According to Kant, the external world just produces stuff of sense, but our mental apparatus organizes this matter in space and time and provides the concepts with which we comprehend the experience. Things in and of themselves, which are the sources of our senses, are unknowable; they are not in space or time, they are not things, and they cannot be characterized by any of the other generic ideas that Kant refers to as "categories". Space and time are subjective; they are components of our perceptual apparatus. But, because of this, we can be certain that whatever we encounter will reflect the features addressed by geometry and temporal science. If you always wore blue spectacles, you could be certain of seeing everything blue (this is not Kant's depiction). Similarly, because you are continuously wearing spatial spectacles in your head, you are guaranteed to perceive everything in space. Thus, geometry is a priori in the sense that it must be true of everything encountered, but we have no reason to believe that anything equivalent is true of things we do not experience.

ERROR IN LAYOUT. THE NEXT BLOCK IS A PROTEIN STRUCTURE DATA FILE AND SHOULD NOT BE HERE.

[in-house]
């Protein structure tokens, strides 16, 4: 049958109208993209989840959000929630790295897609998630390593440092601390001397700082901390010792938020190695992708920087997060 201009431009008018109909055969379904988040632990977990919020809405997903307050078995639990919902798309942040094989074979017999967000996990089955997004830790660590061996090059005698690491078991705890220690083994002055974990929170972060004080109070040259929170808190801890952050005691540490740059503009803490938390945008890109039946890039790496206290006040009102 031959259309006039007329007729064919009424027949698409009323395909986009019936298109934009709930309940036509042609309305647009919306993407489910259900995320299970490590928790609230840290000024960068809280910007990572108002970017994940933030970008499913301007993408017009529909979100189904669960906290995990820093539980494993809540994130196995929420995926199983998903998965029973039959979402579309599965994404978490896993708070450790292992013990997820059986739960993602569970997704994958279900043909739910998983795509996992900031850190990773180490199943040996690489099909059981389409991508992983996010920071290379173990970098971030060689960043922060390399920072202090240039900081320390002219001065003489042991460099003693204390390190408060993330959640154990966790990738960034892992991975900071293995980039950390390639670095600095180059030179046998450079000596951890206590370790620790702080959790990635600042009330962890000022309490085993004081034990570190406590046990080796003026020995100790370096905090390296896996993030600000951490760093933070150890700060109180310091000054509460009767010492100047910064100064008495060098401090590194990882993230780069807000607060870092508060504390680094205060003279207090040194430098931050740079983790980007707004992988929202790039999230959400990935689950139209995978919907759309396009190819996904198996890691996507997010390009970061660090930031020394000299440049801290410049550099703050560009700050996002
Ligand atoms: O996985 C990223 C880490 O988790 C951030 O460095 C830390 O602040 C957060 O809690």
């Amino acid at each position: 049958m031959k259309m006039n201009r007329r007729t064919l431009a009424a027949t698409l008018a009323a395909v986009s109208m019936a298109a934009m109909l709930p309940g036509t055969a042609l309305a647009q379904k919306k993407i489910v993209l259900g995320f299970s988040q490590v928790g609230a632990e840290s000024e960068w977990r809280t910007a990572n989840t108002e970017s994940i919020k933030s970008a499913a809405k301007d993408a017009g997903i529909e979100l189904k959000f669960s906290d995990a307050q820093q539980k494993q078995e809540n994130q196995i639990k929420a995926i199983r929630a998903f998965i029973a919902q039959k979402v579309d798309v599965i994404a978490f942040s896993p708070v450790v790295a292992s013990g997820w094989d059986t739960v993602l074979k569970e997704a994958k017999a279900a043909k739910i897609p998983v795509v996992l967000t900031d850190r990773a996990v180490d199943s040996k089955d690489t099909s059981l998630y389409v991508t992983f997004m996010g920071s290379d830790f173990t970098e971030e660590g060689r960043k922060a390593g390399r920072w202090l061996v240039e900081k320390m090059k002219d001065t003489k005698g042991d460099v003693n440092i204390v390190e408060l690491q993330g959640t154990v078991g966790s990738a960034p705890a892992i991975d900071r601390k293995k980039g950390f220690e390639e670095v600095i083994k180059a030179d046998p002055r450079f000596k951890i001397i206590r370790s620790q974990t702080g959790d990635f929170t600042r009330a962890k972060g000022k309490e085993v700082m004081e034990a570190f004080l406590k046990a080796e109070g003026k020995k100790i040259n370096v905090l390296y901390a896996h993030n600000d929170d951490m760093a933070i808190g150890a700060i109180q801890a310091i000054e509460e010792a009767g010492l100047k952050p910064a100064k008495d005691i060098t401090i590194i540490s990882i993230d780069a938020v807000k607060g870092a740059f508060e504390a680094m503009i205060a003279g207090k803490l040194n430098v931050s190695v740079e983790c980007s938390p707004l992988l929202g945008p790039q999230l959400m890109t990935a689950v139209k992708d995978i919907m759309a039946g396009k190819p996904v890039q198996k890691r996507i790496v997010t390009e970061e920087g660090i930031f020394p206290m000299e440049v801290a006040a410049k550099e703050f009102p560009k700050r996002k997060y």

Kant claims that space and time are not conceptions, but rather manifestations of "intuition". There are, however, a priori ideas; these are the twelve "categories" that Kant derives from syllogistic forms. The twelve categories are broken down into four groups of three:
  1. Of quantity: unity, plurality, totality;
  2. Of quality: reality, negation, limitation;
  3. Of relation: substance-and-accident, cause-and-effect, reciprocity;
  4. Of modality: possibility, existence, necessity.
These are subjective, in the sense that our mental constitution allows them to apply to whatever we encounter, but there is no reason to believe they apply to things in and of themselves. However, there is an inconsistency in terms of cause, because Kant considers things in and of themselves to be causes of sensations, while he considers free volitions to be causes of occurrences in space and time. This discrepancy is not an oversight; it is a necessary aspect of his system. The Critique of Pure Reason devotes a substantial portion of its time to demonstrating the fallacies that come from applying space and time or categories to objects that are not experienced. Kant claims that when this is done, we are troubled by "antinomies", or mutually contradictory propositions, each of which can be proved. Kant offers four of these antinomies, each with its thesis as well as an antithesis.